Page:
HubPages Traffic PixelThis is used to collect data on traffic to articles and other pages on our site. Unless you are signed in to a HubPages account, all personally identifiable information is anonymized.
    Amazon Web ServicesThis is a cloud services platform that we used to host our service. (Privacy Policy)
    CloudflareThis is a cloud CDN service that we use to efficiently deliver files required for our service to operate such as javascript, cascading style sheets, images, and videos. (Privacy Policy)
    Google Hosted LibrariesJavascript software libraries such as jQuery are loaded at endpoints on the or domains, for performance and efficiency reasons. (Privacy Policy)
    Google Custom SearchThis is feature allows you to search the site. (Privacy Policy)
    Google MapsSome articles have Google Maps embedded in them. (Privacy Policy)
    Google ChartsThis is used to display charts and graphs on articles and the author center. (Privacy Policy)
    Google AdSense Host APIThis service allows you to sign up for or associate a Google AdSense account with HubPages, so that you can earn money from ads on your articles. No data is shared unless you engage with this feature. (Privacy Policy)
    Google YouTubeSome articles have YouTube videos embedded in them. (Privacy Policy)
    VimeoSome articles have Vimeo videos embedded in them. (Privacy Policy)
    PaypalThis is used for a registered author who enrolls in the HubPages Earnings program and requests to be paid via PayPal. No data is shared with Paypal unless you engage with this feature. (Privacy Policy)
    Facebook LoginYou can use this to streamline signing up for, or signing in to your Hubpages account. No data is shared with Facebook unless you engage with this feature. (Privacy Policy)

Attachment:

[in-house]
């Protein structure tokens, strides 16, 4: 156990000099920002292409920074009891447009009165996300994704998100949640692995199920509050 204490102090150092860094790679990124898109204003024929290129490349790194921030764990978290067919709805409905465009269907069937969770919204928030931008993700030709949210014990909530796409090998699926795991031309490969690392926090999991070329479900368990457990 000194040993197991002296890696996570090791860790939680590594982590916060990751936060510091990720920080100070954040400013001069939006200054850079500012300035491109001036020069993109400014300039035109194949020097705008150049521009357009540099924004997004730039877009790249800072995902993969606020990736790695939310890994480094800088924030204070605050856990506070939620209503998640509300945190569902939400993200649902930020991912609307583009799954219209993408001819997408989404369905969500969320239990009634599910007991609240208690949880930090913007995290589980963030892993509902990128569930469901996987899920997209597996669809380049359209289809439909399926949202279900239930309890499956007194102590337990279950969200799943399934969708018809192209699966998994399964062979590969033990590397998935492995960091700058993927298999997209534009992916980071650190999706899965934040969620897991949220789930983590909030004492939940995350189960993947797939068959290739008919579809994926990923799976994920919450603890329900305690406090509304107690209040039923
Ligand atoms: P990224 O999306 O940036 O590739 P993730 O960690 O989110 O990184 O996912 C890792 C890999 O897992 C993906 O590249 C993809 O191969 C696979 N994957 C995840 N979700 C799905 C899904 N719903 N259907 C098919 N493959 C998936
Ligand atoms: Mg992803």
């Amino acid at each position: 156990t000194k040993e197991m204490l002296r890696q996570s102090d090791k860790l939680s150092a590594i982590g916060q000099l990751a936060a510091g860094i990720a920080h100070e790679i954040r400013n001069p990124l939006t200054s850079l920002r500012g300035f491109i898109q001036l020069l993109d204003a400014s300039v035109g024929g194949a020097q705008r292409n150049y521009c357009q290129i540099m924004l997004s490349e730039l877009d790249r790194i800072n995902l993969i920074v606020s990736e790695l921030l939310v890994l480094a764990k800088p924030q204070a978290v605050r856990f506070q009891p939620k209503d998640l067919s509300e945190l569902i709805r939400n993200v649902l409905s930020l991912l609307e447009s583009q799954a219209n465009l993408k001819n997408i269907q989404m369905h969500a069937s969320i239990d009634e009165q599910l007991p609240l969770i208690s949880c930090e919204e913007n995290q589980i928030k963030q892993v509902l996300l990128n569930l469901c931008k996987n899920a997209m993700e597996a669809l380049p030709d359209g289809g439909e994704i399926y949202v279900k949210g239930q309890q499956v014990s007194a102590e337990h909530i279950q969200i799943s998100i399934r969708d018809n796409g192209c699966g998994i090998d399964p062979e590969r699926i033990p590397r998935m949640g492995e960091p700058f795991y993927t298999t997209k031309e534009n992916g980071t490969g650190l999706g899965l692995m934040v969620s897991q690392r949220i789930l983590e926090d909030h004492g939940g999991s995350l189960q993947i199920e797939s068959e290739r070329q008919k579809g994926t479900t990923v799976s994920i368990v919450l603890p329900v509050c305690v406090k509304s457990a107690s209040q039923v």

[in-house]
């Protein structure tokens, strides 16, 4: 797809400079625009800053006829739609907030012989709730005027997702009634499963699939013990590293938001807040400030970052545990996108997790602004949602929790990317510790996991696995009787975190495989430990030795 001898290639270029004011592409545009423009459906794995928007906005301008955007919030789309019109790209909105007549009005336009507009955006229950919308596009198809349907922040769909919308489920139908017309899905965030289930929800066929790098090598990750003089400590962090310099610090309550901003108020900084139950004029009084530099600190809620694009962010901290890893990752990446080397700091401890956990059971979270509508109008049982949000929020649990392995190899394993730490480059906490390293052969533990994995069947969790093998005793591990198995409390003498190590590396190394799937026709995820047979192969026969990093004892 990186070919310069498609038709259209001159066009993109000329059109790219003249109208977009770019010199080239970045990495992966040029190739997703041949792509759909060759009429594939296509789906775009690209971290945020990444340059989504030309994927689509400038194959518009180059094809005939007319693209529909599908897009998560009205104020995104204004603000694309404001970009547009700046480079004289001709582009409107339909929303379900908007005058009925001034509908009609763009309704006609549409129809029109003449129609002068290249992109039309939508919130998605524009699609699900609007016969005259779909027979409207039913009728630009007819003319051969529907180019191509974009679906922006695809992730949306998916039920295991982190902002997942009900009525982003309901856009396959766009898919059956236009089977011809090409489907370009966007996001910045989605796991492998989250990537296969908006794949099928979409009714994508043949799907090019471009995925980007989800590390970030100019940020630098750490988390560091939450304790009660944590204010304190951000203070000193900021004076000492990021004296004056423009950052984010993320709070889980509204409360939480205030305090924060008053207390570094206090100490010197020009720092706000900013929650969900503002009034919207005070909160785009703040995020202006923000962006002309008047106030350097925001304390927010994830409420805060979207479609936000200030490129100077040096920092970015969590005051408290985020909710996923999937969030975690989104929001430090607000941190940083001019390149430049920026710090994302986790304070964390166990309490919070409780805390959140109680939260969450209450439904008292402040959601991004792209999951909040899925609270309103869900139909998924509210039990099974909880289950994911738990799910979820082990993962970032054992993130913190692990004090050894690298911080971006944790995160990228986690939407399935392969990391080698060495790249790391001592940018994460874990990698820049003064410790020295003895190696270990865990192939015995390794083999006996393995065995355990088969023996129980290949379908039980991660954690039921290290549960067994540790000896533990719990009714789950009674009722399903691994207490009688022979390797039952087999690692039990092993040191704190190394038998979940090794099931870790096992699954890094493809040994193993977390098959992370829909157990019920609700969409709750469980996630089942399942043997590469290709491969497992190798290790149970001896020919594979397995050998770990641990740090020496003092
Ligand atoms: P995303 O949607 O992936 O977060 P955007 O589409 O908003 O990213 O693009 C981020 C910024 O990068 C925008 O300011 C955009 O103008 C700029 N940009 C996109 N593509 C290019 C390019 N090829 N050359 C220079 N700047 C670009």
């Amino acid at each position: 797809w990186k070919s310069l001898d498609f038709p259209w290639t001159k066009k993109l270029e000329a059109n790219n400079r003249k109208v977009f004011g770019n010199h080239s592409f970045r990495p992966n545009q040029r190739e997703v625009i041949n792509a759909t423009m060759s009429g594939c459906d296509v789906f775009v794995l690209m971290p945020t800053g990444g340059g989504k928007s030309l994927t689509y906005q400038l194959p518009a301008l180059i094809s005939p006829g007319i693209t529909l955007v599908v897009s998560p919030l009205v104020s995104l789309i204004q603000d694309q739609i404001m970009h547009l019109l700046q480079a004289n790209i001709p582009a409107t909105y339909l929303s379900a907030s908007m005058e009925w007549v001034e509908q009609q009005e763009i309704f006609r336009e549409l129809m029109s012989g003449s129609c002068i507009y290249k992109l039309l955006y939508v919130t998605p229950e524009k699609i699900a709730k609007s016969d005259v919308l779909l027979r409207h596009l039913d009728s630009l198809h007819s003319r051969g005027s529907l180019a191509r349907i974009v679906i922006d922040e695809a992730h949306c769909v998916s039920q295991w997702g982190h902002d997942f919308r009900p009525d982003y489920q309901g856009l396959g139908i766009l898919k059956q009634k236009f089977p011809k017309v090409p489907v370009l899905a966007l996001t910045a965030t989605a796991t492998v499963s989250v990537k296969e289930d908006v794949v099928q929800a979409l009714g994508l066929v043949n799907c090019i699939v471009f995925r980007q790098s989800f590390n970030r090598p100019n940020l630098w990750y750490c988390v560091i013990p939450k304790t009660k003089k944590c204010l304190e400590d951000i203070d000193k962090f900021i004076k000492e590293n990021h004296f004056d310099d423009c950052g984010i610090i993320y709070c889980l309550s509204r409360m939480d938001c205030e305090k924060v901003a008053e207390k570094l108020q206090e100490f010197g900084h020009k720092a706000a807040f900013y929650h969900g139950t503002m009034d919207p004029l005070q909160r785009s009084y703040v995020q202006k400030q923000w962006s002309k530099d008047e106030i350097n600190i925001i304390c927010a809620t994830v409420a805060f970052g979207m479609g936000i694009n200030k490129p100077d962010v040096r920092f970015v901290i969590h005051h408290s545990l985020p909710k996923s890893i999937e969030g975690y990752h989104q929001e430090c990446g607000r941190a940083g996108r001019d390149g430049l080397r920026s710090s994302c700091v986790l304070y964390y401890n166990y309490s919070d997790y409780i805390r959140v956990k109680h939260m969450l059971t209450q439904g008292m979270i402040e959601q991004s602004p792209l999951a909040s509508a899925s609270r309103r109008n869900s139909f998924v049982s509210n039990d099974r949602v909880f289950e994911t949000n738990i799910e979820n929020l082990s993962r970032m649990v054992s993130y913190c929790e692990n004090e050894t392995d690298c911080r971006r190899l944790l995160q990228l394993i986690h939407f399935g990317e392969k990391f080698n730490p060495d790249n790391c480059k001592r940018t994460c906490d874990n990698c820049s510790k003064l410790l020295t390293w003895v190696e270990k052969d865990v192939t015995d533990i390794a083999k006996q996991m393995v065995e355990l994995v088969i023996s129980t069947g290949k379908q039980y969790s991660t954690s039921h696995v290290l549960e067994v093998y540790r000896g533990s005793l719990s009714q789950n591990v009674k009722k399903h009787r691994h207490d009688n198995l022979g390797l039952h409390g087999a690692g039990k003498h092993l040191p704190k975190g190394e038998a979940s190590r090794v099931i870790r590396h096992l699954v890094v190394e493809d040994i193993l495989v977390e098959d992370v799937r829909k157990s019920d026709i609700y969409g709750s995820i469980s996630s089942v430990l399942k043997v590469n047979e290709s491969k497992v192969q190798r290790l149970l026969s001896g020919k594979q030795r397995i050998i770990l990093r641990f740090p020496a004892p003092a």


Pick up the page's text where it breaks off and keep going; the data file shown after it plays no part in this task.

MavenThis supports the Maven widget and search functionality. (Privacy Policy)
    Google AdSenseThis is an ad network. (Privacy Policy)
    Google DoubleClickGoogle provides ad serving technology and runs an ad network. (Privacy Policy)
    Index ExchangeThis is an ad network. (Privacy Policy)
    SovrnThis is an ad network. (Privacy Policy)
    Facebook AdsThis is an ad network. (Privacy Policy)
    Amazon Unified Ad MarketplaceThis is an ad network. (Privacy Policy)
    AppNexusThis is an ad network. (Privacy Policy)
    OpenxThis is an ad network. (Privacy Policy)
    Rubicon ProjectThis is an ad network. (Privacy Policy)
    TripleLiftThis is an ad network. (Privacy Policy)
    Say MediaWe partner with Say Media to deliver ad campaigns on our sites. (Privacy Policy)
    Remarketing PixelsWe may use remarketing pixels from advertising networks such as Google AdWords, Bing Ads, and Facebook in order to advertise the HubPages Service to people that have visited our sites.
    Conversion Tracking PixelsWe may use conversion tracking pixels from advertising networks such as Google AdWords, Bing Ads, and Facebook in order to identify when an advertisement has successfully resulted in the desired action, such as signing up for the HubPages Service or publishing an article on the HubPages Service.
    Author Google AnalyticsThis is used to provide traffic data and reports to the authors of articles on the HubPages Service. (Privacy Policy)
    ComscoreComScore is a media measurement and analytics company providing marketing data and analytics to enterprises, media and advertising agencies, and publishers. Non-consent will result in ComScore only processing obfuscated personal data. (Privacy Policy)
    Amazon Tracking PixelSome articles display amazon products as part of the Amazon Affiliate program, this pixel provides traffic statistics for those products (Privacy Policy)
    ClickscoThis is a data management platform studying reader behavior (Privacy Policy)